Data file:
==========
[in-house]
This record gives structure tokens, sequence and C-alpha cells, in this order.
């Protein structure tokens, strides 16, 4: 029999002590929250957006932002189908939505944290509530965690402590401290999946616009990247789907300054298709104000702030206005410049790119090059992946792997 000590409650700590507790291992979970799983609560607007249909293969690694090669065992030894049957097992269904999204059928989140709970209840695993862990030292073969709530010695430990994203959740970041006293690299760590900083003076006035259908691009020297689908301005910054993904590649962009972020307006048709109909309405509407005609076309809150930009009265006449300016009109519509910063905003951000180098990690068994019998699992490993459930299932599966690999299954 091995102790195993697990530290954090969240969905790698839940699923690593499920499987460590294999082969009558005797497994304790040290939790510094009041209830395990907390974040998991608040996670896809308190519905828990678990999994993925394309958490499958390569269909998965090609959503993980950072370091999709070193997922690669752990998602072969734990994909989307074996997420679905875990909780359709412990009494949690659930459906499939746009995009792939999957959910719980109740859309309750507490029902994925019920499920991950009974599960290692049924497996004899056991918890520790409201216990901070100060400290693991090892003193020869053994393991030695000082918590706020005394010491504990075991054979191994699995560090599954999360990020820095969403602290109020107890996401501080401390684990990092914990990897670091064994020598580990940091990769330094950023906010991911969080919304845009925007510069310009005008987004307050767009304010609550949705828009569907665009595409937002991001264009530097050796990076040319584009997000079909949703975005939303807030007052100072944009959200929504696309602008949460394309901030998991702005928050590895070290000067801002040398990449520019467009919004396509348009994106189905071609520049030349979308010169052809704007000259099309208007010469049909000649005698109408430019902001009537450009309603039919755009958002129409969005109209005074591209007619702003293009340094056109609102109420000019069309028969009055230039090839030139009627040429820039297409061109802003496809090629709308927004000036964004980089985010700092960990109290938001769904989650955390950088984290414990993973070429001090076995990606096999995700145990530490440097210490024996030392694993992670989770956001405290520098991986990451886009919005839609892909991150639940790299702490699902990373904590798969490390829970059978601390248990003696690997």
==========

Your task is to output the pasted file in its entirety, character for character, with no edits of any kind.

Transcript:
[in-house]
This record gives structure tokens, sequence and C-alpha cells, in this order.
């Protein structure tokens, strides 16, 4: 029999002590929250957006932002189908939505944290509530965690402590401290999946616009990247789907300054298709104000702030206005410049790119090059992946792997 000590409650700590507790291992979970799983609560607007249909293969690694090669065992030894049957097992269904999204059928989140709970209840695993862990030292073969709530010695430990994203959740970041006293690299760590900083003076006035259908691009020297689908301005910054993904590649962009972020307006048709109909309405509407005609076309809150930009009265006449300016009109519509910063905003951000180098990690068994019998699992490993459930299932599966690999299954 091995102790195993697990530290954090969240969905790698839940699923690593499920499987460590294999082969009558005797497994304790040290939790510094009041209830395990907390974040998991608040996670896809308190519905828990678990999994993925394309958490499958390569269909998965090609959503993980950072370091999709070193997922690669752990998602072969734990994909989307074996997420679905875990909780359709412990009494949690659930459906499939746009995009792939999957959910719980109740859309309750507490029902994925019920499920991950009974599960290692049924497996004899056991918890520790409201216990901070100060400290693991090892003193020869053994393991030695000082918590706020005394010491504990075991054979191994699995560090599954999360990020820095969403602290109020107890996401501080401390684990990092914990990897670091064994020598580990940091990769330094950023906010991911969080919304845009925007510069310009005008987004307050767009304010609550949705828009569907665009595409937002991001264009530097050796990076040319584009997000079909949703975005939303807030007052100072944009959200929504696309602008949460394309901030998991702005928050590895070290000067801002040398990449520019467009919004396509348009994106189905071609520049030349979308010169052809704007000259099309208007010469049909000649005698109408430019902001009537450009309603039919755009958002129409969005109209005074591209007619702003293009340094056109609102109420000019069309028969009055230039090839030139009627040429820039297409061109802003496809090629709308927004000036964004980089985010700092960990109290938001769904989650955390950088984290414990993973070429001090076995990606096999995700145990530490440097210490024996030392694993992670989770956001405290520098991986990451886009919005839609892909991150639940790299702490699902990373904590798969490390829970059978601390248990003696690997």